Maybe there are problems caused by using 64bit utilities to burn 32bit image??
Start over by direct downloading a new 64bit image such as https://osdn.net/projects/manjaro/storage/kde/18.0.2/manjaro-kde-18.0.2-stable-x86_64.iso/
I run this on a similar machine to yours except with a Radeon card.
Also recently used that image burnt to usb with imagewriter successfully to a new ssd on a acer aspire timelineX 1830T notebook.
Try another usb!
I tried 6 different USB devices and 4 ISOs 32 and 64bit either.
It might be time to try an old-fashioned bootable DVD(+/-RW)…
I already tried this either
So, just to summarise:
This laptop won’t boot Ubuntu or Manjaro whether using a USB or DVD?
It sounds like you have a hardware issue. Try resetting the BIOS.
Also, upload an image/photo of the stage when the boot process stops.
I did a BIOS reset and it just says that it cant found any OS
The BIOS won’t show that message.
If you reset the BIOS, then rebooted, and while booting the PC it says it can’t find an OS then that’s because you don’t have an OS on whichever disk it is booting from.
…you did not understand what i mean
I did a BIOS reset
Every time i try to boot from this USB devices the message no OS found comes
And if possible one of the boot menu.
Correct. I can only read what you write.
This means either the USB device isn’t bootable or you haven’t written the image correctly to the USB device - or you don’t have an OS on the HDD and you’re not booting from the USB at all.
I think you underestimate my intelligence level. I have done everything to create a safe bootable USB stick. I configured the BIOS accordingly and I did not set up a system for the first time. The system boots on the same USB device with a Windows image and I’ve tried every conceivable tutorial on creating a USB device with Linux from this forum. Without success. So I conclude that this is a Linux related issue and for that reason I ask my question here and not in my favorite forum for system integrators. So someone can call theories at a different level that does not just refer to the BIOS and creating the bootable USB device. I know my English is not very good, but I thank you for your help and believe me the problem worships me for days.
This indicates the laptop does not support the boot methods used by the Linux distributions you’ve tried so far.
You could try some other distros and see if they exhibit the same issue - as well as testing on another piece of hardware. If the issue is isolated to the laptop, perhaps the laptop is locked down in some way.
I already had these thoughts and tried mint, but that did not work either. On the hardware listed in my profile, I can boot from the stick.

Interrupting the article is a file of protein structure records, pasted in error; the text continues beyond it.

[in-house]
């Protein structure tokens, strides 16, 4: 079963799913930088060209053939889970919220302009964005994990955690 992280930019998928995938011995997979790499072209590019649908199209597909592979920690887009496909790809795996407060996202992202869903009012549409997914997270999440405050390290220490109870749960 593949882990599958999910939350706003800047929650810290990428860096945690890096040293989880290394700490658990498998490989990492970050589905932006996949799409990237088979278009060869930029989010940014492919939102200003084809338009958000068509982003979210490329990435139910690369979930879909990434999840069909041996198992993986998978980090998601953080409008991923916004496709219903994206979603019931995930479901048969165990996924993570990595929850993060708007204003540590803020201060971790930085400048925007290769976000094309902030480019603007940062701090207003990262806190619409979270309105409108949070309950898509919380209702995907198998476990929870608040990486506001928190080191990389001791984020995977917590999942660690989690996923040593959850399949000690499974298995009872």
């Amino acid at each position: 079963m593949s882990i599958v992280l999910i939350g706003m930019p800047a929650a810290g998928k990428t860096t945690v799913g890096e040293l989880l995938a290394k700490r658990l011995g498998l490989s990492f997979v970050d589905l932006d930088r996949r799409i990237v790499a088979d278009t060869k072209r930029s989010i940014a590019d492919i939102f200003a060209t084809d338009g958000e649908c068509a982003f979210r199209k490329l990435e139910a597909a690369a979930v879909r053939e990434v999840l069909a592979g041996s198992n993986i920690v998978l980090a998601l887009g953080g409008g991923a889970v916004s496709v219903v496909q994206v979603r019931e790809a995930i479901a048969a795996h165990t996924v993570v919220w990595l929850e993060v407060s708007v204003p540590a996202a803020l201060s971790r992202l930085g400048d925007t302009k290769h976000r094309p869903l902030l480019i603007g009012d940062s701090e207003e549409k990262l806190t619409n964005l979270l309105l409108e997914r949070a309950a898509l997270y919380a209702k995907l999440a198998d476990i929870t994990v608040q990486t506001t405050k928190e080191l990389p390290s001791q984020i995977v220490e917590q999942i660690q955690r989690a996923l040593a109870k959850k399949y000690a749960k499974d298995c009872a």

Try some others too, e.g. Salix or Puppy.
So you have a 12 year old lap top that will not boot an image regardless of the media be it USB or CD/DVD. More than likely that laptop DOES NOT support UEFI. If that’s the case, given the information you have supplies thus far. are you sure you are not trying to boot (boot settings in BIOS) the UEFI installer as opposed to BIOS? Go back into BIOS and go into the BOOT selection then drop down the list of boot capable drives. DO NOT select anything that says UEFI.
Have same problem with g33/g31 intel mother board ,intel wolfdale processor and 4 gb ram 2 sticks… My desktop does not have uefi … But i have Manjaro old version thats installed … I use rufus in dd mode as well … But usb fails to be detected …
If the laptop doesn’t support EFI, there will be no such entry in BIOS.
I assume OP has the most recent BIOS version installed.
It’s still very difficult to tell what’s going on without any images from BIOS or boot menu…
But I’m starting to think the same thing as Jonathon, in that the laptop has problems booting from USB with the specific ISO format used.
Maybe it would be a good idea to try a distro that is specially created for supporting old hardware, some of those still use older ISO formats.
I have a Sony vaio S series from 2007 and it doesn’t support USB boot although USB keys are detected under bios (for bios updates). I might be wrong but in 2007, booting from USB was a novelty and not well implemented. God knows what that laptop will boot or not.
Manjaro iso is hybrid, correct? What if the laptop doesn’t support that? Or anything in iso9660 through USB?
If that laptop was mine, I would try to install manjaro to a USB drive from another system and only then try to boot the USB on the laptop. Would be an interesting experience.
That was exactly my thought too, hence my recommendation for using specifically designed “old computer distros”.
However, booting from a DVD doesn’t work for OP either…